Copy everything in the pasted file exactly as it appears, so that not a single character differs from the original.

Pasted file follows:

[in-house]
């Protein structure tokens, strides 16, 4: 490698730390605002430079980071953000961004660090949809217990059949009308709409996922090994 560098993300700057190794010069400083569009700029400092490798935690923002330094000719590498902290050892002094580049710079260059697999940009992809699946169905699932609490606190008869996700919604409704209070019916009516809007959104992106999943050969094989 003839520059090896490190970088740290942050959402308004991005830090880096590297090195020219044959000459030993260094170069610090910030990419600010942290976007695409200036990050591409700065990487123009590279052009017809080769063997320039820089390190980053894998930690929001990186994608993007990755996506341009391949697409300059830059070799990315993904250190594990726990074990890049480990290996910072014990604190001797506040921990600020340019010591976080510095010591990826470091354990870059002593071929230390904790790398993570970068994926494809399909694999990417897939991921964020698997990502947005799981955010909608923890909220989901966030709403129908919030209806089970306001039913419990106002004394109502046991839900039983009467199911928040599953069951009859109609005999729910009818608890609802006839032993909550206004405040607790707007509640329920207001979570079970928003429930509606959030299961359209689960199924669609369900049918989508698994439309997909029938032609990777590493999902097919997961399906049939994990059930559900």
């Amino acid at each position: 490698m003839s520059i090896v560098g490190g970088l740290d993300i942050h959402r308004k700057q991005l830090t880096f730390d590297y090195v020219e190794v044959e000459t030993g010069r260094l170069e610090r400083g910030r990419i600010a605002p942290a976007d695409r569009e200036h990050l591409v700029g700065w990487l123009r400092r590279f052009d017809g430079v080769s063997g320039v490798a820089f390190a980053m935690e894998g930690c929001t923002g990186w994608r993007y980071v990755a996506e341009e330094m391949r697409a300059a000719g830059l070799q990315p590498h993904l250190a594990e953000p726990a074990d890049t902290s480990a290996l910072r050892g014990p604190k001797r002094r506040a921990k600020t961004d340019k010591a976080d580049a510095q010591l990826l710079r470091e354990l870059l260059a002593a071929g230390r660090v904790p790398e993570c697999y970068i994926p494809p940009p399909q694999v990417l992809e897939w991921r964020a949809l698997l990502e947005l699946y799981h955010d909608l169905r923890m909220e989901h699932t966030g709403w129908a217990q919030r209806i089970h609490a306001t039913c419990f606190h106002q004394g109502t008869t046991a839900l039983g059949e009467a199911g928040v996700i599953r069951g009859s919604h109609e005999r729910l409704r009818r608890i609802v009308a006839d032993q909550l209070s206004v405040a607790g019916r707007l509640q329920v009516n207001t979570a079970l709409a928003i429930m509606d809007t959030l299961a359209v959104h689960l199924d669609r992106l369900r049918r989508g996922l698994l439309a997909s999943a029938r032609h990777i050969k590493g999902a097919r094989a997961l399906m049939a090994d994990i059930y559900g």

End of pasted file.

[in-house]
């Protein structure tokens, strides 16, 4: 490698730390605002430079980071953000961004660090949809217990059949009308709409996922090994 560098993300700057190794010069400083569009700029400092490798935690923002330094000719590498902290050892002094580049710079260059697999940009992809699946169905699932609490606190008869996700919604409704209070019916009516809007959104992106999943050969094989 003839520059090896490190970088740290942050959402308004991005830090880096590297090195020219044959000459030993260094170069610090910030990419600010942290976007695409200036990050591409700065990487123009590279052009017809080769063997320039820089390190980053894998930690929001990186994608993007990755996506341009391949697409300059830059070799990315993904250190594990726990074990890049480990290996910072014990604190001797506040921990600020340019010591976080510095010591990826470091354990870059002593071929230390904790790398993570970068994926494809399909694999990417897939991921964020698997990502947005799981955010909608923890909220989901966030709403129908919030209806089970306001039913419990106002004394109502046991839900039983009467199911928040599953069951009859109609005999729910009818608890609802006839032993909550206004405040607790707007509640329920207001979570079970928003429930509606959030299961359209689960199924669609369900049918989508698994439309997909029938032609990777590493999902097919997961399906049939994990059930559900």
């Amino acid at each position: 490698m003839s520059i090896v560098g490190g970088l740290d993300i942050h959402r308004k700057q991005l830090t880096f730390d590297y090195v020219e190794v044959e000459t030993g010069r260094l170069e610090r400083g910030r990419i600010a605002p942290a976007d695409r569009e200036h990050l591409v700029g700065w990487l123009r400092r590279f052009d017809g430079v080769s063997g320039v490798a820089f390190a980053m935690e894998g930690c929001t923002g990186w994608r993007y980071v990755a996506e341009e330094m391949r697409a300059a000719g830059l070799q990315p590498h993904l250190a594990e953000p726990a074990d890049t902290s480990a290996l910072r050892g014990p604190k001797r002094r506040a921990k600020t961004d340019k010591a976080d580049a510095q010591l990826l710079r470091e354990l870059l260059a002593a071929g230390r660090v904790p790398e993570c697999y970068i994926p494809p940009p399909q694999v990417l992809e897939w991921r964020a949809l698997l990502e947005l699946y799981h955010d909608l169905r923890m909220e989901h699932t966030g709403w129908a217990q919030r209806i089970h609490a306001t039913c419990f606190h106002q004394g109502t008869t046991a839900l039983g059949e009467a199911g928040v996700i599953r069951g009859s919604h109609e005999r729910l409704r009818r608890i609802v009308a006839d032993q909550l209070s206004v405040a607790g019916r707007l509640q329920v009516n207001t979570a079970l709409a928003i429930m509606d809007t959030l299961a359209v959104h689960l199924d669609r992106l369900r049918r989508g996922l698994l439309a997909s999943a029938r032609h990777i050969k590493g999902a097919r094989a997961l399906m049939a090994d994990i059930y559900g």